SCHOOL FOCUS: Meynell Primary
Pupils at Meynell Primary School are nurtured from a young age in order to help them achieve their best, both at home and in the classroom, so they can achieve future career aspirations. Â
A '˜can do' attitude is infused into all children at the school in Parson Cross, where life is centred around nine core values designed to not only mould pupils into great learners, but to teach them values they can use in the wider world.
These include values such as teaching pupils to aim high, be respectful, work together and persevere, and are instilled into youngsters throughout school life.
With a higher proportion of disadvantaged children compared to others in the city due to its location, headteacher Vikki Garrett saidÂ the positive attitude and work ethos ensures children can strive for the same goals as those living in more affluent areas.
She said: 'Obviously we do serve a deprived area, but I think the one thing we've always talked about at Meynell is that that is irrelevant and that fact that we are very much creating aspirations in the children and that very much starts at the bottom.
'We always talk about when you go to college, or when you go to university not if. We talk a lot about jobs and careers because we have to and are committed to breaking that cycle.'
The school thrives under a dedicated leadership team, and offers a CPD Excellence Hubs Programme for staff to help them grow, and give them effective professional development which not only helps teachers to thrive, but all pupils succeed.
Part of the Tapton School Academy Trust, the school underwent an overhaul six years ago, and now provides a broad, balanced and creative curriculum to allow children to achieve through enjoyment of learning and challenges them to meet and exceed their goals.
Assistant headteacher Angela Maltby said: 'We shape all our awards and achievements around the Meynell core values, these are life skills not just classroom skills and it is about building a learner. It is ok to be stuck but without being stuck you can't move forward.
'We teach that managing through a mistake is the best way to learn.
'The core values are something we start straight away, '˜I am honest', '˜I have a voice', '˜I am listened too', '˜I am respected and respectful'. All the skills are ones you could take to another school, take to a place of work, anywhere. High expectations and aspirations for all.
'Children wherever the schoolÂ deserve the very best that you can give them. When some of our children come to school there is a language deficit, the range of vocabulary is a huge thing we focus on.
'So, we use book study throughout key stage two, we use a variety of quality texts all the way through, reading workshops with parents with their children.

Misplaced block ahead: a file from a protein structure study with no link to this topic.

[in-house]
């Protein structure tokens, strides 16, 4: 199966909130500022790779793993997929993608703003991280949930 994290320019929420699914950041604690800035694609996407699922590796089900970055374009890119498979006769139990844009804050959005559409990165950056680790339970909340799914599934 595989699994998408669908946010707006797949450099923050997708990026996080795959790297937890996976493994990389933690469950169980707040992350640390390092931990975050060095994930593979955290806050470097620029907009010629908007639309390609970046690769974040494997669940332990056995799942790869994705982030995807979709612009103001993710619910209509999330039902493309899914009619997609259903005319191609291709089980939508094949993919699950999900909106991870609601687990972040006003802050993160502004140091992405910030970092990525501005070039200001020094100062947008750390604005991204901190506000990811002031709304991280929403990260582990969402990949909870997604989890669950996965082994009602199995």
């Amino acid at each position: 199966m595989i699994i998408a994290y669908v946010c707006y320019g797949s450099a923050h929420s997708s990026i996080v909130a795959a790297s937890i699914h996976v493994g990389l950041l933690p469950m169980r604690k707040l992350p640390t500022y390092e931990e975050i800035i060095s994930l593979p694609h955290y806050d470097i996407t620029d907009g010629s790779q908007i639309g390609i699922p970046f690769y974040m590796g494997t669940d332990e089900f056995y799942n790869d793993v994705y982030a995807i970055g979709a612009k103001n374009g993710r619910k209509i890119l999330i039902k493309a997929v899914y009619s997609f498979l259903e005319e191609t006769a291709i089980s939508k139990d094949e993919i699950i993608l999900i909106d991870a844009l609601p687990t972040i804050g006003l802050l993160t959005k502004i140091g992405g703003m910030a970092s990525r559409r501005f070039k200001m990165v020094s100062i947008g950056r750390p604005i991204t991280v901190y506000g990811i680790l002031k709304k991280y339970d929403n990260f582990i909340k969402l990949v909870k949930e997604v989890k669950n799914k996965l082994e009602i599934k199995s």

'Whether its a science lesson, or an English lesson there is key vocabulary for that, built in so they're using, learning and applying and that is done systematically.'
The school are also committed to ensuring parents are actively engaged with every aspect of school life, and regularly invite them to join coffee mornings and creative workshops to create an open environment.
This dedication earned them the Leading Parent Partnership Award in 2016, which gives schools coherent framework to deliver effective parental engagement from early years to post-16.
And, as testament to how much parents value the school, they managed to raise over Â£900 during the recent Christmas fayre.
Headteacher Mrs Garrett said: 'When I first came to the school six years ago, parents didn't enter.
'They were very school averse and say if we put on workshops they wouldn't be attended, parents evening was terribly attended, attendance itself was really poor and we feel that working in partnership with parents, we ensure they understand and feel comfortable in school.
'Workshops are now mainly well attended, and even at the Christmas fayre - which we haven't done since I started - the turnout was amazing and the money raised will be put back into school. It will go on books, and things that our children desperately need in order to enhance their learning.'
Assistant Headteacher Miss Maltby added: 'Our school cook opened up the eating area, so parents could go in and try dinners. It's all so the parents are given access to all areas of school whenever we can give them.
'They like that because there are no surprises, there is nothing happening that they don't know about.'
Meynell Primary also operate the '˜thrive approach', a therapeutic approach which draws on established neuroscience and attachment theory to offer a powerful way of working to help support children with their emotional and social development.
Throughout the school, blue bean-bags indicate '˜thrive' areas where pupils can take time out, and group sessions of one-to-ones are held to offer support and help children understand why they might behave in certain ways.Â
Eight-year-old Grace Leigh Archer said: 'There are two different groups. We can make stuff, and do art. It is relaxing. It has helped me, and I now look forward to doing work and I'm kind to others. It gives me time out, and I name my feelings and can talk to others and open up.
'The thrive areas are good so I can take time away.'